The Tamil books exhibition and sale on East Tank Street, held for the first time, took time to warm up but the publishers have promised to come back in 2006 in a big way. The big surprise of the fest was the vintage coins exhibition at Lady Sivaswami Iyer. Members of the Madras Coin Society were great guides and later said that they had never received such a huge response.
The highlight of the four day programme was definitely the kolam competitions, which gave birth to the idea of a festival.
On January 8 and 9 evenings, 200 women on each day, participated in what must be the biggest kolam contest, transforming North Mada Street into a veritable 'carpet of kolams'. Traffic was diverted with the help of the police (Mylapore's Traffic and Law and Order departments - (ACP Murugesan, Inspector Parandhaman and Inspector Kulandai).
Judges Mallika Madhavan of Stella Maris College, and actor and 'Mangaiyar Malar' editor, Revathy Sankkaran, took over an hour to select the best fifteen kolams. On Sunday, 30 'kutti' children, inlcuding two boys, also designed kolams at the far end of North Mada Street. The 2006 fest will make this a full-fledged event.
They may have been held early in the morning, but the Carnatic kutcheris by young musicians at Nageswara Rao Park, now developed by Sundaram Finance Group, drew a decent crowd of listeners. The young artistes sang sitting on the Chess Square. The ambience created in the park with flowers and thoranams, was divine.
On January 8 nd 9, L. Baba Prasad presented magic shows to captivate children at the R. K. Swamy Auditorium in Lady Sivaswamy Kalalaya. At the same venue on the morning of January 9, photographer D. Krishnan gave a talk on 'Madras through the Ages', using his vintage and recent photographs. This was followed by The Madras Quiz for school studens, conducted by Vincent D'Souza. Children simply loved the quiz, and the ones in the audience seemed to know as many answers as the finalists. Prizes came from Odyssey, Taj Coromandel, Janaki & Co., and Essen Musicals.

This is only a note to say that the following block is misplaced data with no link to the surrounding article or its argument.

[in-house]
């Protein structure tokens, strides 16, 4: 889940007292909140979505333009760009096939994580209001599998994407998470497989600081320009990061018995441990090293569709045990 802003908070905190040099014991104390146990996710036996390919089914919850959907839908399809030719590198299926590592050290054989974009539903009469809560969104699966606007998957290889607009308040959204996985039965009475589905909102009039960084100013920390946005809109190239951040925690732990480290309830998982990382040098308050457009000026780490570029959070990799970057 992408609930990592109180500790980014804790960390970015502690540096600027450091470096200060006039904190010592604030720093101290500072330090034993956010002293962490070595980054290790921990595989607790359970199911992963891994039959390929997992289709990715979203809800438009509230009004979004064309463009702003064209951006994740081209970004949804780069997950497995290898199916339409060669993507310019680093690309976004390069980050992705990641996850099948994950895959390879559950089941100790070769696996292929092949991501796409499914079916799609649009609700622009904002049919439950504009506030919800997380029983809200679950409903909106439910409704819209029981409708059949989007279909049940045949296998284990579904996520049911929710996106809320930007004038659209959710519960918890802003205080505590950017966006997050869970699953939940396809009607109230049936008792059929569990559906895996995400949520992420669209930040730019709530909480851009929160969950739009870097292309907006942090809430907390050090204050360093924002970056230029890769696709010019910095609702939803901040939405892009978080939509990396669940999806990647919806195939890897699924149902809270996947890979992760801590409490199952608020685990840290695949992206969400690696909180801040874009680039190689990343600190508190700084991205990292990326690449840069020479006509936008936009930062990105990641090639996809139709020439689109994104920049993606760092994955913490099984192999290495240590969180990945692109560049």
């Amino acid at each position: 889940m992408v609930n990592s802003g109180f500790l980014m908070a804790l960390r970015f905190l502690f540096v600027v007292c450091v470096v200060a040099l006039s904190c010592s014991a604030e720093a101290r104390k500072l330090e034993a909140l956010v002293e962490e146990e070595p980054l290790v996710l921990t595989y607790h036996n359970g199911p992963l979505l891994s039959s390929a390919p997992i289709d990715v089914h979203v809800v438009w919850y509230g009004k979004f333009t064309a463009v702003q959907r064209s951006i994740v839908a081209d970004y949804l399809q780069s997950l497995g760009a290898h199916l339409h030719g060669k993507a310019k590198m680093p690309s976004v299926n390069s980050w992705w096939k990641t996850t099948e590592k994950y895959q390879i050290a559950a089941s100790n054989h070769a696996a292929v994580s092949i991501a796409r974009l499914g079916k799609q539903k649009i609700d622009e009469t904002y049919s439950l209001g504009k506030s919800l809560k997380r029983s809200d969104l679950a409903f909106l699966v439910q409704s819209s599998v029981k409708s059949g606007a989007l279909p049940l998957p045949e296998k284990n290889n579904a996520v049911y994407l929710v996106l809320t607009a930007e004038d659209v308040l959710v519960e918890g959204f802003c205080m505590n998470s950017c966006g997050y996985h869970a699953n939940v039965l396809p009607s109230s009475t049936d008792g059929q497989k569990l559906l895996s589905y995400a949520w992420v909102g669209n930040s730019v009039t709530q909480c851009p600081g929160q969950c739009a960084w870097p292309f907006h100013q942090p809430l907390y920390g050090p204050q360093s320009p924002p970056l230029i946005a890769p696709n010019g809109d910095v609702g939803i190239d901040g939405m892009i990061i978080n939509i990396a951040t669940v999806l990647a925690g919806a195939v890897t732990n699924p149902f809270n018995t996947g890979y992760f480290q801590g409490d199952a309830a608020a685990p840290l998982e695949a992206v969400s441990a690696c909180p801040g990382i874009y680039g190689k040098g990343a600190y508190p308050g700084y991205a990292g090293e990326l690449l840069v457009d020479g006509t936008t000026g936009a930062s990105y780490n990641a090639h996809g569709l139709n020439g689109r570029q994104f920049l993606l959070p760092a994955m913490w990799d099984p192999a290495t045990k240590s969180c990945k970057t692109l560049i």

There was something for seniors too. Vintage movies, produced by AVM Studios, were screened at P. S. High School. Cinema historian Randor Guy introduced the movies, and AVM Saravanan dropped by that Saturday.
The audience loved 'Sabapathy', an enormously funny picture, and which most viewers appreciated for 'clean' comedy.
Writer and historian V. Sriram took 42 people on a Carnatic music heritage walk on Sunday. Winding through Alwarpet, Luz and Mylapore and ending at R R Sabha and breakfast at a heritage house.
On all four days, there were shows on the stage outside the eastern gopuram of the Temple. Performers performed in the open air, and the audience sat under a canopy of starry skies, creating the atmosphere of a thiruvizha.
On January 8, Gayathri Balagurunathan and group mesmerized the audience with the performance of 'Ayigiri Nandini', a dance drama with colourful costumes and light effects. People waited to see the film clips of M. S. Subbulakshmi's songs like 'Deviyei poojai seivai' and 'Katriniley varum geetham' ( courtesy: Vintage Heritage and Surveswaran's enthusiam) .
Special handicrafts workshops for women were conducted on all four days at three different venues. The last day saw a varied selction of folk arts. Dr. Velu Saravanan of Pondicherry worked for a week with young children of Children's Garden and Rani Meyyammai schools, to present a children's theatre show in Tamil.
Pralayan's Chennai Kalai Kuzhu, presented a street play after this. Pralayan's show has been an on-going feature of the festival, and popular with the public.
A sparklers show, sponsored by Sivakasi Fireworks, was largely looked forward to for the finale of the Fest. But it was cancelled - to respect the mood of the tsunami affected.But the golden ther inside the temple came out as scheduled, and was the grand finale.
The festival was put together, executed and managed by the Mylapore Times, the neighbourhood newspaper. A team of just twelve people who work fulltime on the newspapers, and also work for the December season of music and dance, assisting Kutcheribuzz.com.